When Germany instituted its national minimum wage in January 2015, support was divided as businesses worried it would cut profits and employees feared job cuts. Two years later though, the 8.50 euro minimum will see its first increase to 8.84 euros, a rise of four percent.
An independent board is responsible for monitoring the financial and economic conditions in the country to ensure that the national wage is keeping up. The proposed increase was formally submitted back in June, which then fell into the hands of the German government for a yes or no vote — modifications are not allowed. On Wednesday it was announced that the new rate was approved and that it will go into effect on January 1, 2017.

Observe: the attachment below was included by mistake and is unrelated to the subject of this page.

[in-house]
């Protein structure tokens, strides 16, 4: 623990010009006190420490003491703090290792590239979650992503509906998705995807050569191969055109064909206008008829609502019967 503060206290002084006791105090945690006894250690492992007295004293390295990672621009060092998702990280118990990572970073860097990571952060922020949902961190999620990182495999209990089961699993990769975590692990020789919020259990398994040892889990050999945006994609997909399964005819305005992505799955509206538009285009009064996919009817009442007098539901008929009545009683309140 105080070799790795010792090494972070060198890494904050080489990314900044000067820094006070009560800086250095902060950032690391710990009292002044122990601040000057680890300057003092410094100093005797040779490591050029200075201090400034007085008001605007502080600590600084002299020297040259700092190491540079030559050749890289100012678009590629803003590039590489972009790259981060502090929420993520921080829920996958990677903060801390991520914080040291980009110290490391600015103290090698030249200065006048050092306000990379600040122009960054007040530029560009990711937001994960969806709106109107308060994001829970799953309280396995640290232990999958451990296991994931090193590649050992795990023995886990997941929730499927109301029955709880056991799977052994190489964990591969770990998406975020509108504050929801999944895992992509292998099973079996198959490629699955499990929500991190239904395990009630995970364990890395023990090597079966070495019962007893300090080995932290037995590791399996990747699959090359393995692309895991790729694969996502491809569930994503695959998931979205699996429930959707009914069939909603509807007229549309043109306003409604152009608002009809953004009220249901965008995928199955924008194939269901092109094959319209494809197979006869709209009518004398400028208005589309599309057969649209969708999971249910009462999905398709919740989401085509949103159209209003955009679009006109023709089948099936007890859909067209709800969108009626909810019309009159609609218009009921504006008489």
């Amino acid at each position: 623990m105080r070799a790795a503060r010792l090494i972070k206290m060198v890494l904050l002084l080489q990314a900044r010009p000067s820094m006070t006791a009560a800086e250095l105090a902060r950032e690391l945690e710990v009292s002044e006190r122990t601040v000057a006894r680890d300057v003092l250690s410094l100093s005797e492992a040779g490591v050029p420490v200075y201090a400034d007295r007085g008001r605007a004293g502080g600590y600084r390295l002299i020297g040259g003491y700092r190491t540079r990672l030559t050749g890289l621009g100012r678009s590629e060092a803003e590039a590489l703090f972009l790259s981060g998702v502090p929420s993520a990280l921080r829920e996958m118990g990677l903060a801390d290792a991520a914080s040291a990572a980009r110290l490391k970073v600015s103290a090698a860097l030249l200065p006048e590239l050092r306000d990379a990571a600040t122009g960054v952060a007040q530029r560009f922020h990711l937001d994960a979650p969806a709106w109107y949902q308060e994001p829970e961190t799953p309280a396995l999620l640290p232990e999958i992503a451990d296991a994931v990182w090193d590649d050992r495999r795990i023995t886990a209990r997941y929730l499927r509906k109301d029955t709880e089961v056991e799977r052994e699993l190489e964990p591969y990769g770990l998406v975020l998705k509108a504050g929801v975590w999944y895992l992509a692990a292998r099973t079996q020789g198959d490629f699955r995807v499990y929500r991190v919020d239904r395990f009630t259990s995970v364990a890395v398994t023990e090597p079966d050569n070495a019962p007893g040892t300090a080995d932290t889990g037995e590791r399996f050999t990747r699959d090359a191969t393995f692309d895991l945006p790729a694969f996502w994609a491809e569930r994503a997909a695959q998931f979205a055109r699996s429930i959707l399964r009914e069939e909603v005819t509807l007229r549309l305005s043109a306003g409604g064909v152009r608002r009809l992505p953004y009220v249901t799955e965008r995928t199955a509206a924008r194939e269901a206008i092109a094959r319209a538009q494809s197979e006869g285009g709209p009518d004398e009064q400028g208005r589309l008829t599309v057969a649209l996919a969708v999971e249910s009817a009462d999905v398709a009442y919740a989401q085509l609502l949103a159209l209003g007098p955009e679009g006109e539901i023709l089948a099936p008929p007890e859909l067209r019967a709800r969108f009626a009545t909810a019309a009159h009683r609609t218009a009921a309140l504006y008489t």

Will this raise bring all of the nay-sayers back to shout economic doom? Some businesses will probably voice their concerns louder than others, but for those expressing concern, the last two years of the original minimum wage policy shows that most of the fears never came to fruition.